Manusmriti with the Commentary of Medhatithi

by Ganganatha Jha | 1920 | 1,381,940 words | ISBN-10: 8120811550

This is the English translation of the Manusmriti, which is a collection of Sanskrit verses dealing with ‘Dharma’, a collective name for human purpose, their duties and the law. Various topics will be dealt with, but this volume of the series includes 12 discourses (adhyaya). The commentary on this text by Medhatithi elaborately explains various t...

Verse 2.26 [Duties and Sacraments]

Sanskrit text, Unicode transliteration and English translation by Ganganath Jha:

वैदिकैः कर्मभिः पुण्यैर्निषेकादिर्द्विजन्मनाम् ।
कार्यः शरीरसंस्कारः पावनः प्रेत्य चैह च ॥ २६ ॥

vaidikaiḥ karmabhiḥ puṇyairniṣekādirdvijanmanām |
kāryaḥ śarīrasaṃskāraḥ pāvanaḥ pretya caiha ca || 26 ||

For the twice-born persons corporeal consecration, beginning with ‘Conception,’ should be performed with auspicious Vedic rites; it purifies in this world and also after death.—(26)


Medhātithi’s commentary (manubhāṣya):

The ‘Vedic rites’ spoken of here are mantra-recitations. ‘Veda’ here stands for mantras; and what ‘arises out of them’ (which is what is expressed by the affix in ‘Vaidikaiḥ’) is the ‘reciting’; hence the nominal affix ‘ṭhañ’ comes under the provisions of the Vārtika on Pāṇini, 4. 3. 60.

Or, the word ‘vaidika’ (Vedic) may he taken as figuratively applied to the rites, on the ground of their source lying in the Veda. ‘Karma,’ ‘Rites,’ would, in this case, stand for the act constituting the procedure; and hence becomes possible the differentiation and the relation of cause and effect (between the Karma and the Saṁskāra which is expressed in the assertion—‘the consecration, saṁskāra, should he performed by means of the Rites?

Conception’—is the depositing of the semen in the womb, and ‘niṣekādiḥ’ stands for that body of sacraments to he described below, which liegins with the said ‘Conception’ and ends with ‘Initiation’ ( Upanayana). The singular number in ‘Śarīrasaṁskāraḥ,’ ‘corporeal consecration,’ is due to the whole body of sacraments being taken collectively. ‘Consecration’ means the preparation of a qualified body; and the Eeveral sacraments serve to produce in the body special qualifications.

This is what is meant by the term ‘pāvanaḥ,’ ‘it nurifies,’ removes impurities.

In this world and also after death’.—This means that the person duly consecrated becomes entitled to the performance of all those acts that, like the Kārīri and other sacrifices, lead to material results, -as also those that, like the Jyotiṣṭoma etc., bring spiritual rewards; and hence the consecrations are of use in both worlds.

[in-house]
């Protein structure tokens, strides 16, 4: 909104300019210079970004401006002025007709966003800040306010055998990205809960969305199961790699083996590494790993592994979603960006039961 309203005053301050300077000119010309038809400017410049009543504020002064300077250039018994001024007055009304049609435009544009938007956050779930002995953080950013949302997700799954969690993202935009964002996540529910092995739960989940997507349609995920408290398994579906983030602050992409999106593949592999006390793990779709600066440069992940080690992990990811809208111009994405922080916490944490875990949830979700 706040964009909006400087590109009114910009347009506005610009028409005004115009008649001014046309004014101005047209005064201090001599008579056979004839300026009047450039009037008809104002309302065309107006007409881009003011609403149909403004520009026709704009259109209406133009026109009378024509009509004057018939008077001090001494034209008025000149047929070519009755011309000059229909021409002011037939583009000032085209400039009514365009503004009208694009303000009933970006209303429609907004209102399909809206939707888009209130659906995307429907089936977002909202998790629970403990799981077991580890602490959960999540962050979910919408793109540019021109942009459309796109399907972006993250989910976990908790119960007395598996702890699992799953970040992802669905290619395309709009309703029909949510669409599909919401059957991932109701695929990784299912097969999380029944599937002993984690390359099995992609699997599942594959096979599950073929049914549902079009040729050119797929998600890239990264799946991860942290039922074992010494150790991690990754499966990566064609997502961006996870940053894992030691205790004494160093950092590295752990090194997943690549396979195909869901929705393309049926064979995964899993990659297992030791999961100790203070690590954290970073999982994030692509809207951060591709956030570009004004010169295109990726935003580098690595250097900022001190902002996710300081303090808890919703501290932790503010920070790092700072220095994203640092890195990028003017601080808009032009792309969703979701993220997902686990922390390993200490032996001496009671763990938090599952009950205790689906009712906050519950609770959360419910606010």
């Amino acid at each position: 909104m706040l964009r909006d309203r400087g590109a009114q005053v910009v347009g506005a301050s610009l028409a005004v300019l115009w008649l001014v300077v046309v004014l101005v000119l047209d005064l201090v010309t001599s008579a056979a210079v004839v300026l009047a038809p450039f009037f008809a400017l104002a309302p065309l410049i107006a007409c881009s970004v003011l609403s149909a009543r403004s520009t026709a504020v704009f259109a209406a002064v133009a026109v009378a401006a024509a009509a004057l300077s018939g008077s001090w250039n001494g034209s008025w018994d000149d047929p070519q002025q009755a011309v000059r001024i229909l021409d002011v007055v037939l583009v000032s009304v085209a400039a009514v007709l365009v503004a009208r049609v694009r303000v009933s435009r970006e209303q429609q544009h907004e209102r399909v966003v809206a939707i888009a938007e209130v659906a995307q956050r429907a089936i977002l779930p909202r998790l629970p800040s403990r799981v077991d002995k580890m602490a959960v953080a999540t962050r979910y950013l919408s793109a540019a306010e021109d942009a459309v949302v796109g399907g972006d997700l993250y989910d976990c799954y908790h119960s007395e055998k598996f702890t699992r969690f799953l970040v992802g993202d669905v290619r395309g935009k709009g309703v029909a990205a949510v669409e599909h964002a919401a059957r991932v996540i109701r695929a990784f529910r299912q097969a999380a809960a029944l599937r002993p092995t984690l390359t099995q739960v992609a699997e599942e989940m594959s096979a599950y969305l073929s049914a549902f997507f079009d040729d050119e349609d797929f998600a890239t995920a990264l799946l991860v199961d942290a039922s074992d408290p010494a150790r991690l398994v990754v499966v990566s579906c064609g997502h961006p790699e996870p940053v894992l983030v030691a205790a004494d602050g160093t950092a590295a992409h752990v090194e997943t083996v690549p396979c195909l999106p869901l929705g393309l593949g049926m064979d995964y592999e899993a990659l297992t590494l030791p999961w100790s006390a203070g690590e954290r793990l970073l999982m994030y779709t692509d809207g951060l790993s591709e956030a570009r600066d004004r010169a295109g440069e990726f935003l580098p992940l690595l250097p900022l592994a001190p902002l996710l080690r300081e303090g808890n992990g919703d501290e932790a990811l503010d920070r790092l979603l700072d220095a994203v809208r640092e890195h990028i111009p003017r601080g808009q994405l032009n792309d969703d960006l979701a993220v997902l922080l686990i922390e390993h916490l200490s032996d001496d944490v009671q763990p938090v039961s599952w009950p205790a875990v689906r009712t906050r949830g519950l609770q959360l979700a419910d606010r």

Puṇyaiḥ’—‘auspicious,’ ie., propitious; i.e., they bring good luck and remove bad luck. Thus there is a clear difference between the word ‘puṇy a’ and ‘pāvana’ here.

For the twice-born persons,’—this serves to exclude the Śūdras. This word serves to point out who are the persons to be consecrated; and it is only by indirect indication that the three higher castes arc understood to be meant; for before consecration, they are not yet ‘twice-born’ (the ‘second birth’ consisting of the consecration).—(26)


Explanatory notes by Ganganath Jha

Vaidikaiḥ karmabhiḥ’.—The term ‘vaidika-karma’ here stands for Vedic mantras;—or for rites prescribed in the Veda. Both explanations are found in Medhātithi and Govindarāja; Kullūka notes only the latter explanation.

This verse has been quoted in the Vīramitrodaya (Saṃskāra, p. 132) as laying down the necessity of performing the Saṃskāras. Here also both the above explanations are noted.—It explains the term ‘śarīra’ in the compound ‘Śarīrasaṃskāraḥ’ to stand for the constituents of the body.—‘In this world and also after death’—has been explained as implying that the Saṃskāras help ‘after death’ by enabling the man to perform such sacrifices as lead him to heaven, and they help ‘in this world’ by enabling him to perform such sacrifices as the Kārīrī and the like, which bring desirable results in the world, in the shape of rain, children and so forth.—It is quoted in the Smṛticandrikā (Saṃskāra, p. 36), to the effect that sacramental rites are performed with Vedic Mantras in the ease of the Twice-bom persons only; it adds that these sacraments are called ‘pāvana’, ‘purificatory’ of the person, because, performed with Vedic Mantras, they serve to destroy sins.


Comparative notes by various authors

Gautama-Dharmasūtra, 7.7.—‘Sanctified by means of the forty sacraments.’

Gautama-Dharmnsūtra, 7.14.—‘Four are the Vedic observances.’

Yājñavalkya, 1.10.—‘From Conception till Death, the rites of the Brāhmaṇa, the Kṣatriya and the Vaiśya are performed with Mantras.’

Yama (Vīra-Saṃskāra, p. 132).—‘The Śūdra also should be sanctified; hut without Mantras,’

Baijavapa (Ibid).—‘For the Śūdra also, the following sacraments have been ordained—Niṣeka, Puṃsavana, Sīmantonnayana, Jātakarma, Nāmakaraṇa, Annaprāśana, and Chaula,—as to he done without Mantras.’

Jātūkarṇya (Ibid, p. 134)—‘For the Śūdra, there is Marriage as also the Final (Death) Rites.’

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